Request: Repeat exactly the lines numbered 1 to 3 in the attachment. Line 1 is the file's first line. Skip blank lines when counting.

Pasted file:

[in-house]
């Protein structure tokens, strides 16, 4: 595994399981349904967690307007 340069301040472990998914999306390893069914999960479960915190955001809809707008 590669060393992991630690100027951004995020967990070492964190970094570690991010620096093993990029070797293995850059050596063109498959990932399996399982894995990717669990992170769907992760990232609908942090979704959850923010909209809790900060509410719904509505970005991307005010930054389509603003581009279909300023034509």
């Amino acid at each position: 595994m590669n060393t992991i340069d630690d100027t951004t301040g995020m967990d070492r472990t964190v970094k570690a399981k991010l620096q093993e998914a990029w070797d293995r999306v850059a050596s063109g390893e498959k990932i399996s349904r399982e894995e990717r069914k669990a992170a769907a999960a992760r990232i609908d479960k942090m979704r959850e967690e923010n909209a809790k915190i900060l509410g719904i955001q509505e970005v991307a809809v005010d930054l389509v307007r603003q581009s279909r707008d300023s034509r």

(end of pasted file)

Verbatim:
[in-house]
């Protein structure tokens, strides 16, 4: 595994399981349904967690307007 340069301040472990998914999306390893069914999960479960915190955001809809707008 590669060393992991630690100027951004995020967990070492964190970094570690991010620096093993990029070797293995850059050596063109498959990932399996399982894995990717669990992170769907992760990232609908942090979704959850923010909209809790900060509410719904509505970005991307005010930054389509603003581009279909300023034509």
């Amino acid at each position: 595994m590669n060393t992991i340069d630690d100027t951004t301040g995020m967990d070492r472990t964190v970094k570690a399981k991010l620096q093993e998914a990029w070797d293995r999306v850059a050596s063109g390893e498959k990932i399996s349904r399982e894995e990717r069914k669990a992170a769907a999960a992760r990232i609908d479960k942090m979704r959850e967690e923010n909209a809790k915190i900060l509410g719904i955001q509505e970005v991307a809809v005010d930054l389509v307007r603003q581009s279909r707008d300023s034509r």